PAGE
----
Nebraska Submits Enough Signatures, Runs into Legal Troubles


Nebraska joins many states trying to get medical marijuana on the November ballot. The state needed 121,669 signatures for this achievement.  After months of setbacks and a pandemic, the state has submitted around 182,000 signatures. Unfortunately, a law firm alleges the measure violates the state’s “single-subject” rule.

“As much as we want to celebrate, there’s no time to waste,” said campaign co-chairs Sens. Anna Wishart (D) and Adam Morfield (D). “Nebraskans will begin casting their ballots next month, and we have to quickly ramp up our efforts to fight back against a very well-funded opposition campaign.”

The First Step

Although, unfortunately, legal troubles have already reached the measure, this is still a great first step for Nebraska. The state has struggled for years to get any kind of medical cannabis in motion. Fortunately, both campaign co-chairs believe there is “no doubt that we met the constitutional requirements for signature collection.”

There are many reasons why Nebraska has struggled to gain support for medical cannabis. Most often, the opposition blocks the bills before any momentum can occur. Last year, Nebraska’s attorney general denounced all cannabis legislation, claiming it unconstitutional by being preempted by federal law. Luckily, this movement has grown in popularity. Advocacy groups, such as Marijuana Policy Project, are helping states, Like Nebraska, achieve these goals.

“We couldn’t have done that without the support of tens of thousands of Nebraskans across the state,” Wishart said. “This is overwhelming evidence that voters want medical marijuana on the ballot and legal for patients with serious and debilitating health conditions.”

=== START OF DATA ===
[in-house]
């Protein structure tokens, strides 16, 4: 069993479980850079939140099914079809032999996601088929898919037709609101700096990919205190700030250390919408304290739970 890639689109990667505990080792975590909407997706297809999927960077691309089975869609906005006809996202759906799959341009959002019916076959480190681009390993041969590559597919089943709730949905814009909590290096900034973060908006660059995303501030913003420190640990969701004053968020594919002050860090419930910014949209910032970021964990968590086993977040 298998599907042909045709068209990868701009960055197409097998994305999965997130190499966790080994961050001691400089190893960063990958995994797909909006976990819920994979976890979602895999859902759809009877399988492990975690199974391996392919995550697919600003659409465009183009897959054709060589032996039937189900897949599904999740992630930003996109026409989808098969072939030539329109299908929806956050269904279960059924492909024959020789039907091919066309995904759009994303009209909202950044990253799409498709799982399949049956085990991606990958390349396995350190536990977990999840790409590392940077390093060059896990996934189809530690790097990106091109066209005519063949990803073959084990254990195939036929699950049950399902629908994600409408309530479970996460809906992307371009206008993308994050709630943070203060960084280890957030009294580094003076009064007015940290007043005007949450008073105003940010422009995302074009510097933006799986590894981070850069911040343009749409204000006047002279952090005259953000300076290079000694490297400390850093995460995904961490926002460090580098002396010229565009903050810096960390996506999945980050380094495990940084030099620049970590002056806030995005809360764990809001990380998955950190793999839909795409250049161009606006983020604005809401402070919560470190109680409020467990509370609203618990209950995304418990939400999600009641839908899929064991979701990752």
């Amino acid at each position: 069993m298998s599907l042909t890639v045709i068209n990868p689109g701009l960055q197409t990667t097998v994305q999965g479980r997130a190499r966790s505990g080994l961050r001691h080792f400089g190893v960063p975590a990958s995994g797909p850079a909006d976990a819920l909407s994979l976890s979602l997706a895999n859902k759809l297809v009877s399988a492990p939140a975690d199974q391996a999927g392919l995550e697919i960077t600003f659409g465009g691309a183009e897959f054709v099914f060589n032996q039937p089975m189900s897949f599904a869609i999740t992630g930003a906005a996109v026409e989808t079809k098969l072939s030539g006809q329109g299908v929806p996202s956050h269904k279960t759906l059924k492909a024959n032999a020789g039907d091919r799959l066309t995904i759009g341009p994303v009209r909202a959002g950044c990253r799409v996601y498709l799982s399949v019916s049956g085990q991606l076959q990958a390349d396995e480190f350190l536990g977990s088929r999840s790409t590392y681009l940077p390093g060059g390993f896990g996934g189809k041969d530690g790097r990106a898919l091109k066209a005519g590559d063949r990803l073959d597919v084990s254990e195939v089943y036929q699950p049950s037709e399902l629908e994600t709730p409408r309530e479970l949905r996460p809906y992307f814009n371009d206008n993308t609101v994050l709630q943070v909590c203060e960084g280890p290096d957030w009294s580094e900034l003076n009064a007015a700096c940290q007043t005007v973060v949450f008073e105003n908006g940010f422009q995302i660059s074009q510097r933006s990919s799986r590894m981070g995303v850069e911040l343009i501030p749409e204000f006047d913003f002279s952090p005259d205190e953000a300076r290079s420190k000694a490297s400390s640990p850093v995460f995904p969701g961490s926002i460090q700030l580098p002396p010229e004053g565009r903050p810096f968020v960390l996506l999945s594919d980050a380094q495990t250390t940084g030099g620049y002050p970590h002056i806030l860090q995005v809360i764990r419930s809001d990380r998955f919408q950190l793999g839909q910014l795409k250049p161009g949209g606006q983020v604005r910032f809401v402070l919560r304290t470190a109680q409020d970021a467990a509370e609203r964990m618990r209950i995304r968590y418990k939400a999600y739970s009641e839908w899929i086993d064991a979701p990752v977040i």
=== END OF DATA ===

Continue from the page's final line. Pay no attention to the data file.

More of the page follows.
Hopefully, this measure could do a lot for Nebraskans. First of all, it would allow physicians the ability to recommend medical cannabis to patients. Next, it would allow those patients the ability to purchase, possess, and consume a certain amount of medical cannabis. Finally, this measure would allow medical cannabis patients to discreetly cultivate at home.

The Single-Subject Rule

This seems like an incredible opportunity with many different aspects to it. Unfortunately, that’s the root of the problem for one law firm. In Nebraska, the language used within measures must be very specific to avoid covering multiple issues at once. In other words, the measure proposed cannot create doubt as to what exactly will be authorized if passed.

This is one of the most common issues when it comes to cannabis legalization. Most states who have successfully submitted enough signatures typically submit two separate measures. One that establishes the cannabis market and what is within it, and another establishing the age and regulations to use cannabis. Submitting one measure for medical marijuana can easily include several other implications. In defense, Sen. Morfeld claims all language used within the measure is based on Supreme Court precedent and is constitutional.

It seems like Nebraska has a lot of work on their hands if they want to establish a medical cannabis program in the state. Luckily, the state has many advocates behind them this time. Many of them believe the state has the ability to legalize medical cannabis by November.

“Just like we succeeded in the signature drive, our campaign can’t win at the ballot box without your help,” the Nebraska for Medical Marijuana Facebook post reads. “Nebraskans have made their voices clear that they want a chance to vote on medical marijuana in November—now let’s win.”


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